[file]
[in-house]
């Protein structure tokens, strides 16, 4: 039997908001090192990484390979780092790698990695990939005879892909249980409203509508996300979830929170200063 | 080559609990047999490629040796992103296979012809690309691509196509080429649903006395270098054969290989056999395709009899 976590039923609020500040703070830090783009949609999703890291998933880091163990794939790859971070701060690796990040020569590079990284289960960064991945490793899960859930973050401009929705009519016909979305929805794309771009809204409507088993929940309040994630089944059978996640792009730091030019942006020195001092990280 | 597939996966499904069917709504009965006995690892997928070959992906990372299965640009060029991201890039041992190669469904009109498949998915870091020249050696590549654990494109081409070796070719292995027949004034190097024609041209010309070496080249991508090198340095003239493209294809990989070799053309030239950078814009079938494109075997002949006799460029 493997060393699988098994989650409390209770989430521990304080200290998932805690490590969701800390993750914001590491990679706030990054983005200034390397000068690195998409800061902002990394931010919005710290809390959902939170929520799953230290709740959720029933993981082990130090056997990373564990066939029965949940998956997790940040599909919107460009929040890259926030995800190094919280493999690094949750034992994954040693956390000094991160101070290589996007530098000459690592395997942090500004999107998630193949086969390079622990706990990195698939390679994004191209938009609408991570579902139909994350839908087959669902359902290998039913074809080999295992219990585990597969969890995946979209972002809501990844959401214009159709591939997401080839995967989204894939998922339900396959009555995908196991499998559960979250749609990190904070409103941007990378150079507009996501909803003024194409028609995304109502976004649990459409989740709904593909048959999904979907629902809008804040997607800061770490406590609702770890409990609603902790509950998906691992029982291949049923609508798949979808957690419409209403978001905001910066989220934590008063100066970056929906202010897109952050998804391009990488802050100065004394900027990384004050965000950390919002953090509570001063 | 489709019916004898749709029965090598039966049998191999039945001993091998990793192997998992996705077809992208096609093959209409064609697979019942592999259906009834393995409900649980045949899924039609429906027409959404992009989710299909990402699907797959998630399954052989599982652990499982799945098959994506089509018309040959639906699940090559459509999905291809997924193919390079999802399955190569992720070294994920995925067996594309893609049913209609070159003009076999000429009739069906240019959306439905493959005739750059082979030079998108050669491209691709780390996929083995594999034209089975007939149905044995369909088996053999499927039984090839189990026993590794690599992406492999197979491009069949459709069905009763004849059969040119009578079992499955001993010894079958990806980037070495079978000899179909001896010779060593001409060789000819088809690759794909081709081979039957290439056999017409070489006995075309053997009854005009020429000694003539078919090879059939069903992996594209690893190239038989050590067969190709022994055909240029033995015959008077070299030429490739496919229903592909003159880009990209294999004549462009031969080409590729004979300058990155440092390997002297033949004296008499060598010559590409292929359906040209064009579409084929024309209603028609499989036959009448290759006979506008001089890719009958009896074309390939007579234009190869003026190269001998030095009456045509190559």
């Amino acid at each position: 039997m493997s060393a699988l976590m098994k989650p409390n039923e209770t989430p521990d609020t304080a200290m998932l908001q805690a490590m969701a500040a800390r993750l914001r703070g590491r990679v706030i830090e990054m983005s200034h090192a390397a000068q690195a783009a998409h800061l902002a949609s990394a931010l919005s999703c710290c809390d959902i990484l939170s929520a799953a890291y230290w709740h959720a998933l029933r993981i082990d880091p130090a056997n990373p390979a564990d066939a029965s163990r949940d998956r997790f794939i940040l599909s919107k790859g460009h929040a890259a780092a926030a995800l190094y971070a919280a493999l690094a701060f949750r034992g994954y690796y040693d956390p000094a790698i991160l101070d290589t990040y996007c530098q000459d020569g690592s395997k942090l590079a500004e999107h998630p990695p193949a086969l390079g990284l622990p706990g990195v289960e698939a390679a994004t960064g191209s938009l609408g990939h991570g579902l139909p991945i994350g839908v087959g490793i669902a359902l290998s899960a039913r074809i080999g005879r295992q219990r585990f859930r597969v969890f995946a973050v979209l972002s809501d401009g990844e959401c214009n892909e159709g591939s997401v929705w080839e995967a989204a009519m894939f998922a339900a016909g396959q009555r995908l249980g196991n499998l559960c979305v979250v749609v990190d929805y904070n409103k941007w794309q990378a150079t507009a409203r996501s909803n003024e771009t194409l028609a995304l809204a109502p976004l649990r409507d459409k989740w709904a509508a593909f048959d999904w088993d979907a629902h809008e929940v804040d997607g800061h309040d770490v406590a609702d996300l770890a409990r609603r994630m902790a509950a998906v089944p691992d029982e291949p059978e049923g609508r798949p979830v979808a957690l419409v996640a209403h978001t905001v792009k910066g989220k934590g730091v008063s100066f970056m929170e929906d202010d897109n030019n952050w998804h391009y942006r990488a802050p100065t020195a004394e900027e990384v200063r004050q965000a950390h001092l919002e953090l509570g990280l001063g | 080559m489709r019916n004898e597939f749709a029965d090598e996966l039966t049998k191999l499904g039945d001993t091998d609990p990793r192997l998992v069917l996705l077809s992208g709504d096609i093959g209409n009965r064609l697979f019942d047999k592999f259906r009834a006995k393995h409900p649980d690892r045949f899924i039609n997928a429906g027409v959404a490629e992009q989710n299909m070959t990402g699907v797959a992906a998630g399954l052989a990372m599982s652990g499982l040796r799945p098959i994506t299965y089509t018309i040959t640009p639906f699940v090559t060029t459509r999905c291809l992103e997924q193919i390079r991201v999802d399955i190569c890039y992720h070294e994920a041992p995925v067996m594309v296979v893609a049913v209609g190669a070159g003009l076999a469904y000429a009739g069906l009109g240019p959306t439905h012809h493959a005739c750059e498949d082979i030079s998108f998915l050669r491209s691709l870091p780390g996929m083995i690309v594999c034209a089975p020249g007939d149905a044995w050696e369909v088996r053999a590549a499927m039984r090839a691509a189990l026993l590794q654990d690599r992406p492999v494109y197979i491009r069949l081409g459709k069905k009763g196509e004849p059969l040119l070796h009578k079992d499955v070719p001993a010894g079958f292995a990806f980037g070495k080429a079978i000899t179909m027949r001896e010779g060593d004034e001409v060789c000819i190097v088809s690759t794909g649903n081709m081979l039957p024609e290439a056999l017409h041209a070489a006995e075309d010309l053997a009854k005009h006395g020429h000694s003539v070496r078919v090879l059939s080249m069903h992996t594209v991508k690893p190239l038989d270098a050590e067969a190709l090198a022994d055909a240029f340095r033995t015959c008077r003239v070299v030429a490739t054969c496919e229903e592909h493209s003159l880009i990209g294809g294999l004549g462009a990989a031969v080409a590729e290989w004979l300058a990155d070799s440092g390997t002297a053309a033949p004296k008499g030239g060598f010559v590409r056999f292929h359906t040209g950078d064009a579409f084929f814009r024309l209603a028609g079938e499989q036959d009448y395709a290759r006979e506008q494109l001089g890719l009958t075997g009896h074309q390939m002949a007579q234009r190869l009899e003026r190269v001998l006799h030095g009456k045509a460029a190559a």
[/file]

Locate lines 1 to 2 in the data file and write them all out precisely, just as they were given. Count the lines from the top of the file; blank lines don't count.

[in-house]
């Protein structure tokens, strides 16, 4: 039997908001090192990484390979780092790698990695990939005879892909249980409203509508996300979830929170200063 | 080559609990047999490629040796992103296979012809690309691509196509080429649903006395270098054969290989056999395709009899 976590039923609020500040703070830090783009949609999703890291998933880091163990794939790859971070701060690796990040020569590079990284289960960064991945490793899960859930973050401009929705009519016909979305929805794309771009809204409507088993929940309040994630089944059978996640792009730091030019942006020195001092990280 | 597939996966499904069917709504009965006995690892997928070959992906990372299965640009060029991201890039041992190669469904009109498949998915870091020249050696590549654990494109081409070796070719292995027949004034190097024609041209010309070496080249991508090198340095003239493209294809990989070799053309030239950078814009079938494109075997002949006799460029 493997060393699988098994989650409390209770989430521990304080200290998932805690490590969701800390993750914001590491990679706030990054983005200034390397000068690195998409800061902002990394931010919005710290809390959902939170929520799953230290709740959720029933993981082990130090056997990373564990066939029965949940998956997790940040599909919107460009929040890259926030995800190094919280493999690094949750034992994954040693956390000094991160101070290589996007530098000459690592395997942090500004999107998630193949086969390079622990706990990195698939390679994004191209938009609408991570579902139909994350839908087959669902359902290998039913074809080999295992219990585990597969969890995946979209972002809501990844959401214009159709591939997401080839995967989204894939998922339900396959009555995908196991499998559960979250749609990190904070409103941007990378150079507009996501909803003024194409028609995304109502976004649990459409989740709904593909048959999904979907629902809008804040997607800061770490406590609702770890409990609603902790509950998906691992029982291949049923609508798949979808957690419409209403978001905001910066989220934590008063100066970056929906202010897109952050998804391009990488802050100065004394900027990384004050965000950390919002953090509570001063 | 489709019916004898749709029965090598039966049998191999039945001993091998990793192997998992996705077809992208096609093959209409064609697979019942592999259906009834393995409900649980045949899924039609429906027409959404992009989710299909990402699907797959998630399954052989599982652990499982799945098959994506089509018309040959639906699940090559459509999905291809997924193919390079999802399955190569992720070294994920995925067996594309893609049913209609070159003009076999000429009739069906240019959306439905493959005739750059082979030079998108050669491209691709780390996929083995594999034209089975007939149905044995369909088996053999499927039984090839189990026993590794690599992406492999197979491009069949459709069905009763004849059969040119009578079992499955001993010894079958990806980037070495079978000899179909001896010779060593001409060789000819088809690759794909081709081979039957290439056999017409070489006995075309053997009854005009020429000694003539078919090879059939069903992996594209690893190239038989050590067969190709022994055909240029033995015959008077070299030429490739496919229903592909003159880009990209294999004549462009031969080409590729004979300058990155440092390997002297033949004296008499060598010559590409292929359906040209064009579409084929024309209603028609499989036959009448290759006979506008001089890719009958009896074309390939007579234009190869003026190269001998030095009456045509190559």